In his principal work, The Banquet of the Ten Virgins, the hymn is found from which the following is a cento. It contains twenty-four strophes, each beginning with a letter of the Greek alphabet in alphabetical order, and ending with the same refrain.

Methodius is said to have suffered martyrdom under Diocletian about 311 A.D.

Additional comments about St. Methodius were made by John Julian in his Dictionary of Hymnology (1892, 1907), p. 71:

ἄνωθεν, παρθένοι, βοῆς ἐγερσίνεκρος ἦχος. St. Methodius. This hymn is found in The Banquet of the Ten Virgins, and is reprinted in the Anthologia Graeca Carminum Christianorum, pp. 33-37 (Leipsic, 1871). From the latter work it was translated by A. W. Chatfield, for his Songs and Hymns, &c, 1876, pp. 141-153, where it is given as "The Virgins' Song". No portion of this fine rendering has come into common use. A cento or two might be compiled therefrom with ease. Its structure, character, &c, are fully described in Greek Hymnody, § x. 2, q.v. The opening line of Mr. Chatfield's translation is, "The Bridegroom Cometh, Overhead."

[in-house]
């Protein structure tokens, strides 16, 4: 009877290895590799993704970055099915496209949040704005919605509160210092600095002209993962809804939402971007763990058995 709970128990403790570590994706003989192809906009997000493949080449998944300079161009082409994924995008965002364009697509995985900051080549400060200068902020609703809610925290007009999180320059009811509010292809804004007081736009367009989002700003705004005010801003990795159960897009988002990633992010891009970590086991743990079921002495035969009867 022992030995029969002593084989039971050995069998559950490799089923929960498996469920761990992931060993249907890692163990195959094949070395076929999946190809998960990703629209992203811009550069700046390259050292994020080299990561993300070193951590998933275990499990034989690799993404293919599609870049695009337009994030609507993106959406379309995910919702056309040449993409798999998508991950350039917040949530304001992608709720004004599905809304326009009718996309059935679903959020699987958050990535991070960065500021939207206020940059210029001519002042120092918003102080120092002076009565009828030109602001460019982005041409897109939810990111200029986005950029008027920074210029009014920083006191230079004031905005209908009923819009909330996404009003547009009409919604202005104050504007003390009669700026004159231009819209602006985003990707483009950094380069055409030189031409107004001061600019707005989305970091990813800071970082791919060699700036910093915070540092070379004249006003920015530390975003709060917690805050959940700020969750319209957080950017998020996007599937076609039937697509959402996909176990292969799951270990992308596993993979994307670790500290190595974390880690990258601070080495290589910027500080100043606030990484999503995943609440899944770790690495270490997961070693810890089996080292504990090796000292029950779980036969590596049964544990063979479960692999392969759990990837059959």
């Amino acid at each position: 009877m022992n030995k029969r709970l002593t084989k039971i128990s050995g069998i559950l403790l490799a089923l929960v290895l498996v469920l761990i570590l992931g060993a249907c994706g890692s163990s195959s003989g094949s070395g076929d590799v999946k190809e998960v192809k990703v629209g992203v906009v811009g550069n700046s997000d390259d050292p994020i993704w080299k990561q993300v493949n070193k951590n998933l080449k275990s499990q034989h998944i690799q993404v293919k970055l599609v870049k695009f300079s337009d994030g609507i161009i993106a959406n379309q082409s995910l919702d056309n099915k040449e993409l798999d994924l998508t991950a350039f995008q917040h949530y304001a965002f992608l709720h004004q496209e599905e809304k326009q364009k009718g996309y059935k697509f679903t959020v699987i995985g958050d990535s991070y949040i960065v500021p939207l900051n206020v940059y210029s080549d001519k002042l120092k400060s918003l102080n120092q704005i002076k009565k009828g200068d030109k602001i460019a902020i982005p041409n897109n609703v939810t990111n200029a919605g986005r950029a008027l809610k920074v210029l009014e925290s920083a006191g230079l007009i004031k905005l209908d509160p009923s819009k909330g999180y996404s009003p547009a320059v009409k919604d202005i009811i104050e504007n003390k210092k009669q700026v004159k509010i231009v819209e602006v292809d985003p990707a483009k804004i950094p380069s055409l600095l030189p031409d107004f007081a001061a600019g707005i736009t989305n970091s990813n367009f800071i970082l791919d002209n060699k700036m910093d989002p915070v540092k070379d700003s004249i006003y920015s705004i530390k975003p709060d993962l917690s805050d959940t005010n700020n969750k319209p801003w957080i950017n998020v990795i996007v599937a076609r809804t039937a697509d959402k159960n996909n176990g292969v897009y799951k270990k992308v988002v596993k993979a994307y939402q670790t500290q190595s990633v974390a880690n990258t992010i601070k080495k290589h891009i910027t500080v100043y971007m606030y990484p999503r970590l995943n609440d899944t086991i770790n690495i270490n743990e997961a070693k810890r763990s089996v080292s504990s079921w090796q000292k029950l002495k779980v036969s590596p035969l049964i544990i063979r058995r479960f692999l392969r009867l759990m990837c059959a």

Another full translation of Methodius, The Banquet of the Ten Virgins, Discourse 11, Chapter 2, translated by William R. Clark, is found in Alexander Roberts and James Donaldson, eds., The Ante-Nicene Christian Library, Vol. 14, Writings of St. Methodius (T & T Clark: Edinburgh, 1869), pp. 111-114. It was reprinted in the “American Edition” in Alexander Roberts, James Donaldson, and A. Cleveland Coxe, eds., The Ante-Nicene Fathers, Vol. 6, The Writings of, inter alia, Methodius. (Buffalo, NY: Christian Literature Publishing Co., 1886.), pp. 351-353, 355.

Dr. Julian had some additional comments in the section on Greek Hymnology, § x. “Primitive Greek Hymn,” ¶ 2, Methodius (died circa 311), pp. 458-459: